You may have heard of the working agreement that “when one is remote, all should be remote”. This agreement applies to remote hybrid teams where some team members may be in the office and some team members are either working from home or other locations. Such working agreements encourage all meetings to be run as remote meetings and avoid gatherings in conference rooms. These agreements provide more balanced communication between team members in and out of office.
However, some team members and managers may resist such working agreements. You may hear comments like: “Why sit at your desk and meet when you have conference rooms? Why can’t I just talk to people near me? This just seems more natural.”
It is exactly how our human communications and language skills developed.
This makes hybrid remote teams seem challenging as we shift from full distributed teams to hybrid remote teams in response to the pandemic. So rather than “fight” our natural tendencies for communication, perhaps we can rely on other natural tendencies to support communication in our hybrid remote teams. It will take more than resilience.
Do you have your work buddy?
Before I learned about Gallup’s research on employee engagement and the importance of having a friend at work, I discovered a remote work buddy becomes vital to more effective remote team collaboration. This becomes even more important for remote hybrid teams.
In this remote “buddy system”, you have one person in the office acting as the buddy for the remote person. Usually, this model supports collaborative meetings where everyone cannot be in the office (or same conference room) for one reason or another.
The in-room buddy becomes eyes, ears, voice, and hands for the remote buddy during collaborative meetings. They stay connected via some form of backchannel and make sure in-room and out-of-room team members remain connected in meetings.
Some conscientious in-office buddies even relay hallway conversations and water cooler chats.
Do you lead with a copilot?
When groups of people gather in different locations, a new kind of remote buddy evolves called the remote copilot. Each location has a copilot and shares responsibility for the local group of people making up the distributed team.
In meetings, copilots co-facilitate and serve the needs of their local group by signaling questions to the rest of the people in the meeting. Or, a copilot may slow things down when one group misses a key point in the meeting.
Outside of meetings, the copilots serve the team by listening and coordinating support of the team. The copilots will sync up often (sometimes in their own daily standup meeting) to check in with each other and what they observe with their parts of the team. They can relay when a “local office event” may impact the part of the team in their location and ask for support from other parts of the team. The local copilot may just request empathy and understanding.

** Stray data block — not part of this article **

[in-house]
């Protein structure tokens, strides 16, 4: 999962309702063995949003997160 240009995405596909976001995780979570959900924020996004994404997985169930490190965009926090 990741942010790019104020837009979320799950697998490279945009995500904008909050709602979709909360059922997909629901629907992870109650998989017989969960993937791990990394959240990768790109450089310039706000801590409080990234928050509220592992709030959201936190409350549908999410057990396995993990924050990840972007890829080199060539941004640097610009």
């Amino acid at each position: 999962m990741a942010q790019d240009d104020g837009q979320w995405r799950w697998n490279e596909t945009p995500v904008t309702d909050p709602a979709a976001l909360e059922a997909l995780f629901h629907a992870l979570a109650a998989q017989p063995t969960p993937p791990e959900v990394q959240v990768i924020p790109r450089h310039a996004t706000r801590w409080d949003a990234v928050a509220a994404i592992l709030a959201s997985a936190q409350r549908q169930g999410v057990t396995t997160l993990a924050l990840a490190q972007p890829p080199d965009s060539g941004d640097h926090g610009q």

Variations on this copilot approach may include:
- A pilot-copilot arrangement where one leads and the other supports. You see this in meetings with a facilitator and technical producer or a senior coach and coach role outside of meetings.
- True copilots are co-leaders that plan and lead meetings together as well as equally share the service to the team.
- Larger teams combine the variations above and could even produce some specializations in the copilots based on the different types of support needed by the overall team or a specific location based on technology, language, or culture differences.
The key to the copilots depends on serving all the needs of the distributed team and to make sure all can equally contribute.
Also, copilots and buddies represent different types of servant leadership that can be part of other support roles or rotate among team members. What can individual team members do to support each other in hybrid remote work?
Do you balance synchronous and asynchronous work?
Even highly collaborative distributed teams will have times of solo focus and hours of overlap. The “hours of overlap” define optimal collaboration time for all team members. This time not only supports meetings, but also ad hoc collaboration. These ad hoc collaborations provide opportunities for team members to seek out diverse opinions from fellow team members on the quality and direction of the work. They may even co-create parts of the work by sharing domain knowledge and transferring skills in the process.
Outside the hours of overlap, team members can focus on solo contributions while still “leaving a trail” for team members (as my colleague Michal Parkola says). Other team members can follow these information trails as needed. Sometimes they may follow upon request to review the work. Other times, they may follow the information paths provided by team members to solve related problems in the work. Regardless, these information trails provide opportunities for diverse solutions and allow all team members to contribute.
What about the tech?
Often, I find people who struggle with remote hybrid teams seek a technology solution. However, the technology does not support our natural tendencies to communicate and connect, the tech solution will be a novelty for some. For other (or most) people, the technology irritates those who seek a natural way to communicate and collaborate on remote hybrid teams.
If you are interested in how to balance asynchronous and synchronous work, join me and Michal Parkola for an upcoming workshop.
To learn the key to make these approaches work, read the next blog post on inclusivity.